Family members who have set up camp outside the mine shaft watched the video on cell phones and a screen erected by the government.

The video showed around a dozen miners at times waving and laughing, and at one point arm-in-arm, singing Chile's national anthem and chanting "Long live Chile, and long live the miners".

One miner sent greetings to his relatives.

"I'd like to say hello to my grandchildren and all my family. Stay together," he said.

First lawsuit filed

Also on Thursday, the family of one of the trapped men announced it would sue the San Esteban Mining company, which owns the mine.

The family's suit alleges that San Esteban negligently allowed the mine to reopen in 2008 after being closed the previous year due to an accident, the family's lawyer, Remberto Valdes, told reporters.

The suit names the owners of San Esteban, Alejandro Bohn and Marcelo Kemeny, as well as the government's National Mining and Mines Service, which approved the reopening.

A judge ordered San Esteban to freeze $1.8 million in anticipation of more suits, but the company has said it may go bankrupt and cannot pay its workers.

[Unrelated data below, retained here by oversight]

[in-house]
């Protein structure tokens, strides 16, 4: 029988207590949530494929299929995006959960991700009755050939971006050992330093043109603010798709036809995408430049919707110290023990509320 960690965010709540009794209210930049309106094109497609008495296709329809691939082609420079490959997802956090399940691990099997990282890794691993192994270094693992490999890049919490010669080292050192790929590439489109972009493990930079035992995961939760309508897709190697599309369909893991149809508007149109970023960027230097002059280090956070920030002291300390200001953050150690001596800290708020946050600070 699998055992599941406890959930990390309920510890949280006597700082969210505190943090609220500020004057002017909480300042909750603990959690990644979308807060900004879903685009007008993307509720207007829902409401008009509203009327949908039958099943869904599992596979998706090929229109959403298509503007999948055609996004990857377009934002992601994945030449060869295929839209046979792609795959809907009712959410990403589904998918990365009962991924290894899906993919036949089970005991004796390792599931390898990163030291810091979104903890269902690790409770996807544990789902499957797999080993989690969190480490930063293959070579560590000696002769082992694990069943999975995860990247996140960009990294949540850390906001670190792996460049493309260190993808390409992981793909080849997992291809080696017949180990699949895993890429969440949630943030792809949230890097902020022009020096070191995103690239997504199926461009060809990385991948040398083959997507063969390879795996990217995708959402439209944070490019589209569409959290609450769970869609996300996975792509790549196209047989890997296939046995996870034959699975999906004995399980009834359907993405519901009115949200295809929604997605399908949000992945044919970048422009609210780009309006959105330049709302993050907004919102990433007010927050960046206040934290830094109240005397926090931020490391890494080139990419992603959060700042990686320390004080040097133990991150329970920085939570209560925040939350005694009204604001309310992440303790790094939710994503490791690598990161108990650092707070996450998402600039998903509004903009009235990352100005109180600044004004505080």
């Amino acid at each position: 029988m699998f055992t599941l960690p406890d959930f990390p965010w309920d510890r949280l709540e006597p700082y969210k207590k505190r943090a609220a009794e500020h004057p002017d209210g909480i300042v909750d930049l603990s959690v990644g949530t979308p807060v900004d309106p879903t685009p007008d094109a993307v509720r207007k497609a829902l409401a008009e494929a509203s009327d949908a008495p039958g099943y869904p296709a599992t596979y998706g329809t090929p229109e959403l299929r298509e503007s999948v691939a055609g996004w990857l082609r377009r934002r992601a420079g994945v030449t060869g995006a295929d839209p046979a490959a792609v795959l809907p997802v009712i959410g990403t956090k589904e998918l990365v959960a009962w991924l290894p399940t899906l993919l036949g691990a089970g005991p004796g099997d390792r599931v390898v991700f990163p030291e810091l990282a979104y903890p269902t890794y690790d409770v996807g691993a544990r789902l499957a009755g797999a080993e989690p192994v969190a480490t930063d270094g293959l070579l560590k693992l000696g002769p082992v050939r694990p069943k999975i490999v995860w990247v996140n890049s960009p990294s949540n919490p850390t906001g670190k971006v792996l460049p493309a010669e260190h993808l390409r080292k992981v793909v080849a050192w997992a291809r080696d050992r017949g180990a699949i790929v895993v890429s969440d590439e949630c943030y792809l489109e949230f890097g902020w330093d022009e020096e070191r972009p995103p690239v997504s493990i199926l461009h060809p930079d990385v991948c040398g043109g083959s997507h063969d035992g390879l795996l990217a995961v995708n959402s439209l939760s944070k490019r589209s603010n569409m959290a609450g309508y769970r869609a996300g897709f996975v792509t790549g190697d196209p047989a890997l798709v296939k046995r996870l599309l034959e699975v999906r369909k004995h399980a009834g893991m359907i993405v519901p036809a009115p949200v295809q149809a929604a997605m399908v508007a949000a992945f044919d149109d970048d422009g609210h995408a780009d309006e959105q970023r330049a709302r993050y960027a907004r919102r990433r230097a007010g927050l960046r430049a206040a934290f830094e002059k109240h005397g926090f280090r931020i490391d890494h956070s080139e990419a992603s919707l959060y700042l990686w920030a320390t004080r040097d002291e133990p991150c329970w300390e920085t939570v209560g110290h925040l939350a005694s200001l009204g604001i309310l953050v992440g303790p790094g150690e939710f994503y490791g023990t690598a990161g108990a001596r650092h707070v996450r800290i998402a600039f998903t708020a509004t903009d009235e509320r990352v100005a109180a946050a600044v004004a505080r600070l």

Chile's state-owned mining company is working on the rescue at an estimated cost of around $1.7 million.

Months before rescue

The miners have been told they may be stuck underground for months before rescuers can free them.

The government has warned the miners may begin to suffer from depression [AFP]

Officials on Wednesday said it could take up to four months before the men can be freed and that, until then, they will get oxygen, food, water and medical supplies through three thin, newly drilled tunnels.

The news was delivered as the government, consulting with submarine commanders and the US National Aeronautics and Space Administration, prepares a special programme to help the miners cope mentally and physically with their prolonged captivity.

Chilean engineers have said they need at least 120 days using a hydraulic bore to dig a narrow escape shaft measuring just 66 centimetres in diameter, or roughly the size of a bicycle wheel, to get the men out.

The mine runs like a corkscrew for more than seven kilometres under a barren mountain in northern Chile's Atacama Desert.